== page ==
Following the run, Rachel Miller of ProAction Physical Therapy and an expert in treating runners demonstrated some effective stretches, strength exercises and answer questions about avoiding injury as runners ramp up their mileage towards their goal races later this season.  As always, Rachel was a popular speaker and even the veteran runners in the group took away helpful information.

Side planks are an easy and effective way to build core strength

We love the energy and enthusiasm of this new group of runners and look forward to helping everyone reach their goals over the next several months and beyond!

Wednesday, September 12, 2012

Coach Lisa's Long Course Duathlon World Championships Race Report

“The two important things I did learn were that you are as powerful and strong as you allow yourself to be, and that the most difficult part of any endeavour is taking the first step, making the first decision.” –Robyn Davidson

Following is my race report from the Long Course Duathlon World Championships at Powerman Zofingen in Zofingen, Switzerland earlier this month where I placed 15th woman overall and 2nd in my age group.  The race report is long but so was the race: 8 hours 22 minutes.  For those wanting a quick recap: Powerman Zofingen consists of 40K (24 miles) of running interrupted by a 150K (93-mile) bike ride with 1600 meters (5249 feet) of climbing and a maximum grade of 16%. This would be my longest and most difficult race to date and I felt out-trained, out-geared and out of my league.  If I had been given the chance to withdraw from the race before it started, I probably would have.  I’m glad I did not- finishing among the top elite athletes, I finally learned that we only accomplish the unimaginable when we are willing to step outside of our comfort zone.   --Coach Lisa

Just ten days ago I found myself as part of Team USA at the start line for the Long Course Duathlon World Championships at Powerman Zofingen in Zofingen, Switzerland. I ended up there almost by accident, having qualified at the Blackwater Duathlon in Cambridge, Maryland, a 10K run/70K bike/10K run race on a pancake flat course I was familiar with after doing several other races there in the past. When I qualified for a spot on Team USA at Blackwater I didn't even know that what I "earned" was a chance to race a 10K run/150K bike/30K run duathlon on what has been described as one of the toughest duathlon courses in the world (, as evidenced by the bike course elevation profile- THREE loops of the following:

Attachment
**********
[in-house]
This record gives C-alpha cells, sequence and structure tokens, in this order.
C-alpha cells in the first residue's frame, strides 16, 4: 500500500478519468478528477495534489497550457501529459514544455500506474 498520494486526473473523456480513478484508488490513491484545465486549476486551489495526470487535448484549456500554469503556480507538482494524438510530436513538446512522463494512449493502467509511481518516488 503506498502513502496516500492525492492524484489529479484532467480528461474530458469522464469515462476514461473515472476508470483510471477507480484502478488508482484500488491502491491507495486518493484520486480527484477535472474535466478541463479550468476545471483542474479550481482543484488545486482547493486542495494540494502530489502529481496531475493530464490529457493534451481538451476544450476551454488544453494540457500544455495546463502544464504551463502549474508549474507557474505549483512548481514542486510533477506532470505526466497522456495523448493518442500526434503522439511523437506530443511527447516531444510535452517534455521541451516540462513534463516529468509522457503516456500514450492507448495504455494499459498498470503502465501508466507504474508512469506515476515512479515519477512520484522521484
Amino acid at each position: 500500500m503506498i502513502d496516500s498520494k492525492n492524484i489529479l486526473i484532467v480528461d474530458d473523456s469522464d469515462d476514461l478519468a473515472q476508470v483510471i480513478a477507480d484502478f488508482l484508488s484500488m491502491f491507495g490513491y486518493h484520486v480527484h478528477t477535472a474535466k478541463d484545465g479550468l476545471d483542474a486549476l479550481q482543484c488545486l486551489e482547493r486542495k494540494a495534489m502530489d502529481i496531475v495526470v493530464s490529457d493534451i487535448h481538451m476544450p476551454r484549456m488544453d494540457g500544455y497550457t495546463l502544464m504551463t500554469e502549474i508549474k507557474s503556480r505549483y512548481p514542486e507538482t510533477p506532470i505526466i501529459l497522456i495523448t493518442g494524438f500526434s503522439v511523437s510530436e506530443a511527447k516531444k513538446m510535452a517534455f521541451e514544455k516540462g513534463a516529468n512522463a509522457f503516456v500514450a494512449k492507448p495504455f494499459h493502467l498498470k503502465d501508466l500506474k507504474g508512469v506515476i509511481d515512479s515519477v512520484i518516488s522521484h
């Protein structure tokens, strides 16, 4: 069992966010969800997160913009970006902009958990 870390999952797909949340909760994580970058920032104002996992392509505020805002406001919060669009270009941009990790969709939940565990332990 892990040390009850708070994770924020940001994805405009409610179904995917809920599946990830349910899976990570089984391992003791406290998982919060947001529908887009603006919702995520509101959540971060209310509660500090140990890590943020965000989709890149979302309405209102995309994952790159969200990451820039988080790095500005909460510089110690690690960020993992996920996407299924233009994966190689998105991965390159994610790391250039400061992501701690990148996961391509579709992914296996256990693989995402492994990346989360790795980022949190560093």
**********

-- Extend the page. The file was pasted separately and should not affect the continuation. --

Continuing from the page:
I spent countless hours in the months leading up to the race Googling past race reports and trolling the testosterone heavy Slow Twitch discussion forums for any information I could get about the race. The more I read the more I wondered what I had gotten myself into. Not only had I never ridden a course as long or difficult as that at Powerman Zofingen, I had never done a race lasting more than about 5 hours. Powerman Zofingen would take me at least 8 hours and as many as 10 or 11 hours.  In our excitement to travel to Switzerland and participate again as a member of Team USA (I was on Team USA for the short course duathlon championships in Edinburgh, Scotland in 2010) I hadn't really stopped to think about the fact that it would mean I would have to train for- and race- this apparently epic duathlon.  For the first time in my racing history, I doubted my ability to even finish this race. I trained to the best of my ability but within the constraints of my life as a full-time mom with limited time and resources.  I was completely intimidated by the course and apparent experience of the other athletes I knew who were doing, or had done, this race.  I kept my plans to do the race very quiet because I wanted to spare myself the embarrassment if I tried, but failed, to finish.

On top of the concerns about training and racing, I was also worried about leaving our three young kids the first week of school even though I knew that they would be in great hands and have a very special time with their Miri and Opa, who are more than capable of taking over parenting duties (and spoiling the kids) while we were away.   The race fell after a whirlwind of back to back end of summer travel, leaving just two days after returning from vacation to pack my bike, our bags and get the kids started with school before leaving for Switzerland.  Luckily, a hectic schedule meant little time for worrying about the race.